2

If there are no differences between them, so I suppose these sentences are correct:

I'm heading the door/car/barbershop.

I'm heading for the door/car/barbershop.

I'm heading to the door/car/barbershop.

I'm heading towards the door/car/barbershop.

Are these sentences interchangeable?

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  • You can't head the door. The other three sentences are fine. All three prepositions can be used after heading. Feb 24 '17 at 0:15
  • But what about heading the car? is it correct?
    – student
    Feb 24 '17 at 0:23
  • 1
    No, it's wrong. You can head a ball (where this means to hit it with your head) and head the class (which means to be the top student) but when head means to go in the direction of, it requires a preposition. An exception might be such expressions as heading home and heading back.. Feb 24 '17 at 0:28
  • Ok, when talking about directions, you said it needs a preposition, but what can you say about "heading home"? I hear this phrase very often.
    – student
    Feb 24 '17 at 0:32
  • As I illustrated, there are a number of such expressions. But doors, cars and barber shops are not among them. Heading home is shorthand for heading for home and back is an adverb, not a noun. There are other examples such as head upwards. Feb 24 '17 at 0:37
1

I'm heading the door/car/barbershop.

This version isn't correct. As a commenter said, you can't head a door. Note that head is a verb, though. You can head a soccer ball for instance.

I'm heading for the door/car/barbershop.

This version is correct. It has slightly more urgency than the example below. For example, you might say a soccer player is heading for the ball, because they are in a hurry to get there.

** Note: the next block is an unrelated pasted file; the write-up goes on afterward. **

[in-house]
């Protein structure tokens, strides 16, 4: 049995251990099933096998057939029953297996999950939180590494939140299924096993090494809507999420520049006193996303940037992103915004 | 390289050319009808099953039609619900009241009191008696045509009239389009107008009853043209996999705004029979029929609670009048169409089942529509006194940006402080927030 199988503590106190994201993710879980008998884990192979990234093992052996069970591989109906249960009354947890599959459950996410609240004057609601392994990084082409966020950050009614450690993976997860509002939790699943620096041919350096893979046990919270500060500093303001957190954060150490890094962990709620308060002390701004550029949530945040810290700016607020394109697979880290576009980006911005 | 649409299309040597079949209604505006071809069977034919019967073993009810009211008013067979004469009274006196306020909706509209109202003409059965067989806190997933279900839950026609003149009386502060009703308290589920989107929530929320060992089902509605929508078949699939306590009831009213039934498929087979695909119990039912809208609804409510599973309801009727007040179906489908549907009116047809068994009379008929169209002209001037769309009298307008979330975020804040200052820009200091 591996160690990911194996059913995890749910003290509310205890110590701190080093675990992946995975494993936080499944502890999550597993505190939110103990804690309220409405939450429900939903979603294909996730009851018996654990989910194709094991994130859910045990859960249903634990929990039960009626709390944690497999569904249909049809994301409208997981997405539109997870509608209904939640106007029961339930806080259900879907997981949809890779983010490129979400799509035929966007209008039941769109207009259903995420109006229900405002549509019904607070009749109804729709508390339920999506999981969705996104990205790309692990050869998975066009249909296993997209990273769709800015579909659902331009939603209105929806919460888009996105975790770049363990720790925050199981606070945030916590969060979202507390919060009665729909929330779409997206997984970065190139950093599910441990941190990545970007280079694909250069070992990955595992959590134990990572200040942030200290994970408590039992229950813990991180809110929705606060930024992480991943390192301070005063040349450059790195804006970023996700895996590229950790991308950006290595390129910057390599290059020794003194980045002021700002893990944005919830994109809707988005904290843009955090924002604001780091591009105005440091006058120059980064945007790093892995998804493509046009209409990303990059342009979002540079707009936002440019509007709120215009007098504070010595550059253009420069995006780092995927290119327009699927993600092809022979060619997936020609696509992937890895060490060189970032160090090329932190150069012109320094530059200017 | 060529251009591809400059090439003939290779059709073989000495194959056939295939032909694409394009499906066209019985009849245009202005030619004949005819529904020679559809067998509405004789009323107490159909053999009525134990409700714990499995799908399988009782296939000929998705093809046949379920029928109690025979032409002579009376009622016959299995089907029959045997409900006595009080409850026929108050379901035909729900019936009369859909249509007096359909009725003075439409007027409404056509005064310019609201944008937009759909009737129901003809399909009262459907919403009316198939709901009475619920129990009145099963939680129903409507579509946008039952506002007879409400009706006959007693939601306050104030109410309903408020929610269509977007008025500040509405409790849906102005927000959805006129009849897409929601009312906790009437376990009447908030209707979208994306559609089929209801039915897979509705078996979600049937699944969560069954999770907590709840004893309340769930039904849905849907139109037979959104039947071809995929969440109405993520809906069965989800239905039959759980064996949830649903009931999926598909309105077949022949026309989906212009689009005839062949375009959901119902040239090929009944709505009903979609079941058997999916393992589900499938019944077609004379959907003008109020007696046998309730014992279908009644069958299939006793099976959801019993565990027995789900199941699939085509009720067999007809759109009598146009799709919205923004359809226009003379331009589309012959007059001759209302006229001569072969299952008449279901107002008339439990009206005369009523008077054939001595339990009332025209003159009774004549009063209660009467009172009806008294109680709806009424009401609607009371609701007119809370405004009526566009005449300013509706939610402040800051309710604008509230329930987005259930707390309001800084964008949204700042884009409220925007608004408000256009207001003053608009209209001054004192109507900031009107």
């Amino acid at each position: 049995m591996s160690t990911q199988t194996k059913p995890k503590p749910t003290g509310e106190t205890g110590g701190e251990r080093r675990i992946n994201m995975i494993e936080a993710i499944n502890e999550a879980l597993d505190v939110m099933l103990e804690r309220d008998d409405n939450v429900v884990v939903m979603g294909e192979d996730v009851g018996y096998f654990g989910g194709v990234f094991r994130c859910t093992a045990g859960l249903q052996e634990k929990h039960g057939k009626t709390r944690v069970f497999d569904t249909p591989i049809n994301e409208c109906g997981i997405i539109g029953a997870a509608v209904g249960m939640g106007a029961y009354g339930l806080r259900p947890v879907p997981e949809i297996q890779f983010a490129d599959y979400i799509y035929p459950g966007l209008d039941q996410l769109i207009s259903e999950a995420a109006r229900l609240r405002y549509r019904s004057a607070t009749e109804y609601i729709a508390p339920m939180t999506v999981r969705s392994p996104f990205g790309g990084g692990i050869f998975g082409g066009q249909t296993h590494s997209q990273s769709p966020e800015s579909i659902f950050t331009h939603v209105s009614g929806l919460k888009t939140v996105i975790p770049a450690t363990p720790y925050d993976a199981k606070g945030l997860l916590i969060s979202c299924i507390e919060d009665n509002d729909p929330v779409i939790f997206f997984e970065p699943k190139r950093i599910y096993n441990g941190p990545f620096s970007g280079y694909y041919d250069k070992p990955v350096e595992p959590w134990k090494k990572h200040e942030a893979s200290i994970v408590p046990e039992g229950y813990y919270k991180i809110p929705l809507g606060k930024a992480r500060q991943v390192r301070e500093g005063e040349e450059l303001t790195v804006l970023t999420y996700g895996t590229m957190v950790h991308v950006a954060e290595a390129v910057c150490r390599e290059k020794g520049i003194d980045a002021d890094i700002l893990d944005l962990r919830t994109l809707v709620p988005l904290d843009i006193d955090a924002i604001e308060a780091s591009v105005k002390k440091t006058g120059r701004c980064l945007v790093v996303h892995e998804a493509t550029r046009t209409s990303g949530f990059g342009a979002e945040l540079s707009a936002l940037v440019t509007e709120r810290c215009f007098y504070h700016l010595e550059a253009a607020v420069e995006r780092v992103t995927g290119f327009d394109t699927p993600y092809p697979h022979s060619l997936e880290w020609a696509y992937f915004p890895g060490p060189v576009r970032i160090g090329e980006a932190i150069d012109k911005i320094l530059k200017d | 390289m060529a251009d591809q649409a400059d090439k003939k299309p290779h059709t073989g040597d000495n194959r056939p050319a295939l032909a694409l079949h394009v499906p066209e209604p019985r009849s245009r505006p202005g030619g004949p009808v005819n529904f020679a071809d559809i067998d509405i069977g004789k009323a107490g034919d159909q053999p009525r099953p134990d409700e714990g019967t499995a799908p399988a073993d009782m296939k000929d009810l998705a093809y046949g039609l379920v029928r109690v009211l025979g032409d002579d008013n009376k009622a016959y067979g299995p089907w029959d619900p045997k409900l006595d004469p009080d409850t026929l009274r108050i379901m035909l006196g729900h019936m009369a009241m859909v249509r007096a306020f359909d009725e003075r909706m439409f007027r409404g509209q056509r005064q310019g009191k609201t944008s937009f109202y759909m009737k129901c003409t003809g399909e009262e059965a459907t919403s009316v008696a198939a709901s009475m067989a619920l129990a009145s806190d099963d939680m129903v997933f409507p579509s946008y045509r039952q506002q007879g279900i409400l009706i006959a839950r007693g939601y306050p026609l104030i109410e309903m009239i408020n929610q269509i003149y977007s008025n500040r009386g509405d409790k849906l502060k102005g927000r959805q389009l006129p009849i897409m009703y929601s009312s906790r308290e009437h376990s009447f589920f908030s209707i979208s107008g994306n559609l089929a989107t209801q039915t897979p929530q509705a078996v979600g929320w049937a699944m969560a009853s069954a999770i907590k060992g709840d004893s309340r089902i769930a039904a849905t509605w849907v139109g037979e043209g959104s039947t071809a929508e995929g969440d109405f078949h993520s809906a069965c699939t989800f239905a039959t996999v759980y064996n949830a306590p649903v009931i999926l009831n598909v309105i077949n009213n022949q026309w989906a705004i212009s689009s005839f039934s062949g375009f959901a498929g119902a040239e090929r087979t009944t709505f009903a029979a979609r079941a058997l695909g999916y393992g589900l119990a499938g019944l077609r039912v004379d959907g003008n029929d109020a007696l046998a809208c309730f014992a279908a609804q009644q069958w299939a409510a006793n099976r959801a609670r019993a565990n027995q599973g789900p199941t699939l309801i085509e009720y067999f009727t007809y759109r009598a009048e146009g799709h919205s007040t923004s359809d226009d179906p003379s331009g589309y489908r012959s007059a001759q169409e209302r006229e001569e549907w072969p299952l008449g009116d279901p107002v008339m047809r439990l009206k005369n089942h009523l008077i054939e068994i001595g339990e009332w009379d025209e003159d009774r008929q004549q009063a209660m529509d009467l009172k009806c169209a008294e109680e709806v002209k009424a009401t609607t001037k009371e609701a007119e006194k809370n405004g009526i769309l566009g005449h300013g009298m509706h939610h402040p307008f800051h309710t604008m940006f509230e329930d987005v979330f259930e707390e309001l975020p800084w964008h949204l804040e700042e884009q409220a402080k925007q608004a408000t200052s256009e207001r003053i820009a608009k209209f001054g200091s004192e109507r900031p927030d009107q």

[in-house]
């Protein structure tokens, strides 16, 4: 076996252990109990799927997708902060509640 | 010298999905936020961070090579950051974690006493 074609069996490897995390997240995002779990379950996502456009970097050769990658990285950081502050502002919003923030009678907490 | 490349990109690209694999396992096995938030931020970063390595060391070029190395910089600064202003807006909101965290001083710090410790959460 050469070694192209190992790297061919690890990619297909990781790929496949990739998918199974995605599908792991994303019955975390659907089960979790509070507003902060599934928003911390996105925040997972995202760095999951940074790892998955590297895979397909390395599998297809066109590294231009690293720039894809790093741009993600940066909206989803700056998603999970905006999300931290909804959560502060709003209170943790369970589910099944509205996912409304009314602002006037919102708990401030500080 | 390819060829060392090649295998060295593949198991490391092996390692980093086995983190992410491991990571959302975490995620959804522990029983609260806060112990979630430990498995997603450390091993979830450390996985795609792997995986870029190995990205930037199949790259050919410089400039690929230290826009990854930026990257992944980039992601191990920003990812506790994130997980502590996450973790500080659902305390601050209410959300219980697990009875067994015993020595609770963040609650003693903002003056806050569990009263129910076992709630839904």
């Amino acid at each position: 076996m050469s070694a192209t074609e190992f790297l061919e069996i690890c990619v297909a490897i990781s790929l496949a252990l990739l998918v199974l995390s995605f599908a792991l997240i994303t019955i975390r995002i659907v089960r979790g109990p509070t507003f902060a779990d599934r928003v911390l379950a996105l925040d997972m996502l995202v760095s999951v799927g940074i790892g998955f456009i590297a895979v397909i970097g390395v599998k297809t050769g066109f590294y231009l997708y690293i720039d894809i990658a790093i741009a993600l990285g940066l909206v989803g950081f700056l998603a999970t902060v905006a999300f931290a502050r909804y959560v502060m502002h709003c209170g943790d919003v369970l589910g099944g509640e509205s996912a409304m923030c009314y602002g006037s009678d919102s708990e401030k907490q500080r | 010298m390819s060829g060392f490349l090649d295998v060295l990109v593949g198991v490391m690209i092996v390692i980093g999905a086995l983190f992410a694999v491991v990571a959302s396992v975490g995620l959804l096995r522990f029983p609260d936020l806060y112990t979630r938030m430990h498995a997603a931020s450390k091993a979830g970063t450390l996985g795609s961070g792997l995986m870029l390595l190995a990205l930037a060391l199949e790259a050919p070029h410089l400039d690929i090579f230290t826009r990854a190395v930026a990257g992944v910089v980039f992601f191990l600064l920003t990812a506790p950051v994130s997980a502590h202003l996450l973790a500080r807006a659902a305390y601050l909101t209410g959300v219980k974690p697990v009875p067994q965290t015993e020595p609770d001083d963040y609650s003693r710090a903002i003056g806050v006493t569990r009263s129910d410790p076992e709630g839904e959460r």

I'm heading to the door/car/barbershop.

This version is correct. It implies a longer distance than the other versions. It makes more sense to use this version if your car is parked 3 blocks away, as opposed to in your garage, for example. However, it works fine in all scenarios.

I'm heading towards the door/car/barbershop.

This version is correct. You shouldn't use this version, however, unless you are currently in transit. For example, if you were in your house, planning to go to the barbershop, you wouldn't say you're heading towards the barbershop. But if you're in your car and someone asks you where you're going, it would make sense to say you're heading towards the barbershop.

0

I am heading to/for/toward(s) the door/car/barbershop.

All the above prepositions mean much the same.

The Google Ngram Viewer shows that the preposition "for" is used at least ten times more frequently in comparison with the others, the preposition "towards" being used the rarest.

Note: Without a preposition the verb "to head" meaning "to go" can be used very restrictedly as, for example, in "to head north/northwards" or, as was suggested in comments, "upwards" or "inland", etc.

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